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|Tfi OFFICE IN THE MOSMAN BLOCK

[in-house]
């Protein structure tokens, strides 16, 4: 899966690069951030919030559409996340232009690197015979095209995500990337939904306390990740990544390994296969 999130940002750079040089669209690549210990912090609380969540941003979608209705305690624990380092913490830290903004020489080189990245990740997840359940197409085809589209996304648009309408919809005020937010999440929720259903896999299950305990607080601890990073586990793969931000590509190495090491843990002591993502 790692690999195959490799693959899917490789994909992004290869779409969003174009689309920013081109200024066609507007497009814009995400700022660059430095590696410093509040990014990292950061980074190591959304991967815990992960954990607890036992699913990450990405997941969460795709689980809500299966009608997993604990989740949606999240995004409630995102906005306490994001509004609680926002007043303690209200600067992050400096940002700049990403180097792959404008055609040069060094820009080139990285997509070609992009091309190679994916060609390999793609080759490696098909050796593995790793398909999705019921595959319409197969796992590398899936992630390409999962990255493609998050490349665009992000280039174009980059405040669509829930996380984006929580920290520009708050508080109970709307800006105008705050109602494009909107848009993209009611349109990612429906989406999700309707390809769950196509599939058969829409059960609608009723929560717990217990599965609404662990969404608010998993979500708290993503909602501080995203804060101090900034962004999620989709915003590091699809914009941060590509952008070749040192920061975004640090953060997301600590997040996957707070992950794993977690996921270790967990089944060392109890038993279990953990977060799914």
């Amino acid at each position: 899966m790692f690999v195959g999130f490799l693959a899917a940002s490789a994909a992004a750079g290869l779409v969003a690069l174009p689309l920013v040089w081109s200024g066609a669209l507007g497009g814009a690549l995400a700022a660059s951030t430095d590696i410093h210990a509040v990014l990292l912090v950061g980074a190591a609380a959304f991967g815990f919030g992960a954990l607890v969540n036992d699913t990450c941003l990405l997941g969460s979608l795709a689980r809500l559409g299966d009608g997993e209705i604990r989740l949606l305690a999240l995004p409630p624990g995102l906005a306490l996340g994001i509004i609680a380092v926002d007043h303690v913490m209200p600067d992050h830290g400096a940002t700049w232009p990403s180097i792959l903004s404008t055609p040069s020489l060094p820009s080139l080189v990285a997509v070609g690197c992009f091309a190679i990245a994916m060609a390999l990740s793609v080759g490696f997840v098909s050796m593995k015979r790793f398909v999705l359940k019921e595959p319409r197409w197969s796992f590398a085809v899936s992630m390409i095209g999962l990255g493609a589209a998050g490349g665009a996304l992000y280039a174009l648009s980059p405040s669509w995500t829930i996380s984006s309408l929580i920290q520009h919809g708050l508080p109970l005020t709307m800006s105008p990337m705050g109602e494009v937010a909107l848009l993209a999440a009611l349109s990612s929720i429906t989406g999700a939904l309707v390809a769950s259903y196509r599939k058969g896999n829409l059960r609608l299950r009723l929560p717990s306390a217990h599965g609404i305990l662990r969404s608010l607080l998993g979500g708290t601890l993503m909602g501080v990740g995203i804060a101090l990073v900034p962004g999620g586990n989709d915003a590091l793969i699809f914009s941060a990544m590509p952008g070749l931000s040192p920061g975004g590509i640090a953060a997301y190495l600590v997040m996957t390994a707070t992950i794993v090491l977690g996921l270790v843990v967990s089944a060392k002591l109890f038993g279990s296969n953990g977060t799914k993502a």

1* H Bitflag* B&fflti % ® 1.- ...II n.i .-L" I I ■- Lt 1 ' ! REAL ESTATE AGENTS I List your property with us I We do the rest I We also handle Live Stock on Commission M»1 WALDEN COLO. OFFICERS p, u, MILNKIM'IitH. K. iI.MacCAIiLI'M, Vior Phwt. A.A.III!NTER, Camiii eh North Park Bank Of Walden, Colorado. STcATE BcANK CAPITAL $30,000.00 Transacts a general Banking Business Six per cent per Annum on time Deposits. DIRECTORS F\ E. MILNKK K. .I.UioCALLTM A. J. MOXHOK A. A. HUNTHR ANDREW PKTKH.SON FLETCHER CAMPHEI.L .1 J. lIUNTKH IHE •DENVER, NORTHWESTERN & PACIFIC •RAILWAY COMPANY. “MOFFAT ROAD” Quickest, Cheapest and Rest ’Route hrftoeen cNorth Park •points ana Denver and Eastern Points'. A ■* A •DAILY SERVICE. Special attention paid to cattle shipments. We averaged nine hours from Granby and eleven hours from Kremmling during past season, which sabed shippers freight charges account no shrinkage to cattle. A For any additional information aauress any agent of the company, or W. F. TONES GENERAL TRAFFIC MANAGER DENVER, COLO. BLACKSMITHS HORSE SHOERS SIEBERT BROS. At the old Richard shop by the Central Livery Barn WALDEN, COLO. i-' i . \ Walden Laramie Is the Cheapest and the Quickest way to Denver. It makes connection with the night train. The North Park Stage Co. Geo. W. Trabing, Mngr. ■ . ■ I. THE WALDEN BAKERY The Place to get first class Bread, Cakes, and Pastry Special Orders Receive Special Attention Telephone us your Orders at Walden 30 T. J.ZIPFEL, Propr. % ~ ' 'v LARAMIE, HAHNS PEAK and PACIFIC RAILWAY "THE LARAMIE PLAINS ROUTE" Trains Daily Except Sunday Between LARAMIE and CENTENNIAL, WYO. Special Service on Live Stock Through Rates to all Market Centers Via Union Pari fie Direct Connection Made at Laramie For Rates and Other Information Call or Write I. W. EMMONS TRAFFIC MANAGER LARAMIE WYOMING THE NEW ERA THE NEW ERA PRINTING & PUBLISHING COMPANY Alfred H. Law, Manager and Editor A Republican newspaper devoted to the interests of Walden and the North Park. SUBSCRIPTION RATES* One Year $2.00 I Six Months * 1.00 Three Months .f»0 Advertising rates given on application. PUBLISHED EACH THURSDAY. Entered as second-class matter March ,1000, at the post office at Walden, Col j orado, under Art of Congress of March 11, 1871). Here shall the Press the cause of Truth maintain, unawed hy Influence and unbrihed by (lain. Editorial. ; t ...J Paternalism or Democracy? Late agitation of matters in con nection with the Forest Reserves. Coal Reserves, and possible Arid Land Reserves, brings to mind the broad social trend of such move ments. The opening skirmishes of the contest are even nosv in progress between the forces working for national socialism, in "the scientific sense and the forces working for national democracy, in the scien tific sense. The United States government in pioneer days was necessarily democratic. The citi zen was so remote from the seat of government and so little de pendent on any neighbors that he ran his own business and took care of himself with the minimum of governmental interference and pro tection. That is true democracy. There is a political party of the name “Socialist" which is so ac curately labeled no discussion is needed. In itself the political party is a good thing. It is an open expression of certain political views and as such has its proper place in a democratic country. The prac tice of their propaganda would of course be one form of paternalism in government, but not the one of which the United States is possibly coming under dominion. The paternalism most likely to come in force in this country if not checked soon is the result of an attempt on the part of an almost too vigorous national administra tion to conserve natural resources which in exploitation appeared to be partially wasted. The attempt in the form made is a definite move in the direction of the despotic brand of paternalism in vogue in Germany: the best form of govern ment in the world with an honest, omniscient head and the worst with less than a God to administer it. This progress in the direction of a centralized paternalistic national government if proceeded with to the end can have but two results: either National State Socialism the better of the two, or. if the vot ers fail to get control of the move ment. Despotism. The latter is in our opinion the more probable if the movement cannot be checked or diverted. There exist fields for activity which are national government monopolies coinage and banking, army and navy, civil and police ad ministration of justice, the Panama canal, postal service and many others which afford an outlet for all the energies of a national ad- j ministration without dragging the country toward paternalism with a strong flavor of despotism about it by an absolutely narrow regulation of th* remaining public domain. The logical .ultimate outcome of late national administrative policy is at best socialism: at worst, des potism. unless something can be done to change the kind bf admin istrative progress. We beiieve a majority of the men and women in this nation would prefer the chances of oren. free competition with their fellows un der a government which confines operations to the police duties of a ; purely democratic administration to being protected and hog tied by a government which would regu late their minutest acts to a stand ard form for everybody. If they do desire this change, the thing for the people to do is to bring social pressure to bear on the administra tion in office and upon the legisla tors in office for what they want. It would have done no good to elect a demagogue who promised miracles, and having elected a con servative of considerable inertia, it is up to us to move him the way we want him to go. If we want a free government let the Washington bu reaus know we are after it and put our demands in concrete form. If a majority of all voters want the same thing, or if the administration thinks they do. the administration will be only too glad to do the thing that may give a second term in of fice. It is in the power of the elec torate to choose whether to be ruled autocratically, socialistically or democratically, but the nation is even now at the parting of the ways, and the choice must be made promptly and insisted on vigorous ly or the present drift of events will take Uncle Samuel down the road that leads in one branch di rect to despotism and in the other 'round by socialism to despotism. The claims are made the timber 1 conserves water in summer and I that timber must be grown by the government to keep us from running entirely out of lumber. We 1 want to say that it is a fact well known to all mountaineers that the best late summer water supply comes only from drifts of snow which lie above timberline. It is the snow above timberline we al ways look at from the plains to see whether we get late water or not. and no creek heading in the timber ever was reliable for late supply. We "'ant to say further that we learned through bulletins of the ag ricultural department that in many otherwise unprofitable territories timber is already being grown for market in half the time and better timber than is the rule in our pine forested mountains. One more consideration: All property de veloped by opening public domain is taxable. Closed domain is a dead expense. Does Uncle Sam want to be land poor? The situation being established. 1 the next concrete action to demand lis the first consideration. To the ' Rocky Mountain region the prop osition offers immediate solution. The public land policy of the ad ministration must be reformed. We have no quarrel with minor officers. They are in the main good enough fellows who have their orders to carry out or loose their jobs. But we do have someteing to put up to the Washington administration in the way of advice about land re serves and the public lands. In the first place the west is settled by pioneers. It is only a little developed industrially. Free dom to appropriate and exploit nat ural resources found is absolutely necessary to pioneer industrial de velopment. and scarcely one-tenth of such pioneering is complete in the state of Colorado, and less than one twentieth in Wyoming. The forest, coal and prospective arid land reserves are in a fairway to curtail such freedom to an ex tent which beyond a doqbt can make all the difference between prosperity and bankruptcy for the pioneers of the west. Write to your congressman and tell him about it. Write the Secre tary of Agriculture and tell him about it. A few million western ers. each writing once or twice could certainly bring it to their at-: tention. The Contented Tramp. Steinlen, the Parisian humorist, hoc given us a picture of an ancient tramp, with hair and beard as white as wool, who sits In a patch of unoccupied lund on the outskirts of the city at the end of a long suburban thoroughfare, a street that was once a road, perhaps. tfarpp's present share In the world's ieipporglltles. “Un sou dc pain," he soliloquizes, “et deux sous de (abac, la terre peut coptlpuer a turnner."—Lon don Outlook. ] IT DOESN’T COST £ ■C Any more to haul GOOD goods than it does to haul p- J BAD goods. We have the best and want to supply f J your wants. Our motto: "How Good, not How C ■C Cheap." Write us for quotations. p 1 5 GEM CITY GROCERY COMPANY t J Cor. 2nd and Grand Phone 2 Black C J LARAMIE. - - - WYOMINGt When in Laramie STOP at The JOHNSON HOTEL jJ. F. Johnson = = = =-= Proprietor EUROPEAN PLAN a* A A LARAMIE, WYOMING Ewa How Much do You Waste? ! Cl J;, The difference Let ween travelling excuses and the jggy .j cost of along Distance Message often re presen Is wasted money. What’s the use. L-., ’IltY THE TELEI'HONE WA Y T. T u* * THe Colorado Trlrpboxk Co. Philip p. Hoover, Manager. lIOKSI SIIOIIMi A GEN Kit AI, I SPECIALTY It I.ACKSM ITU ING KD WARDS & MCDERMOTT COM. MAIN ST. & FIFTH ST. WALDEN FINK CA Kill AG K »V ALL WORK FULLY WAGON REPAIRING GUARANTEED wy ■■■ A COMPLETE LINE OF ” Stationery, Books, TLLL prescriptions are /V promptly and care- Toilet Articles , , fully compounded. and Drugs Dr. P. W. Fischer PROPRIETOR at the Office Phone Walden 20 NORTH PARK Residence Phone Cedar 20 PHARMACY - - - A- i WHEN IN WALDEN STOP AT Mrs. A Lav Ho\vdei]'s first oleiss frr|( l up to date' \ VVV^YVVVVVVYYVYXrvVVY^rvrSrV’/ i t LARAMIE JEWELRY CO. L Louis Miller Manager, j DEALERS’ IN S Watches, Clocks. Jewtnry, Silverware amt 1 Optical Goods. Watches, Clocks and J Jewelry left with om agent, J. 11. McKee "j f will he prom ply repaired and warranted j f Laramie, Wyoming. 5 AAAAAAAAAAA.U AAAAAAA AAAAA REPEATING RIFLES FOR HUNTING No matter what you hunt for or where you hunt, the answer to the question “What rifle shall I take?" is—a Winchester. Winchester Repeating Rifles are made for all styles of cartridges, from .22 to .50 caliber. Whichever model you select you will find it an accurate shooter, reliable in action and strong in construction. Winchester Guns and Ammunition—the Red W Qrand—are made for each other. ™ WINCHESTER REPEATING ARMS CO., N V HAVEN, OONN.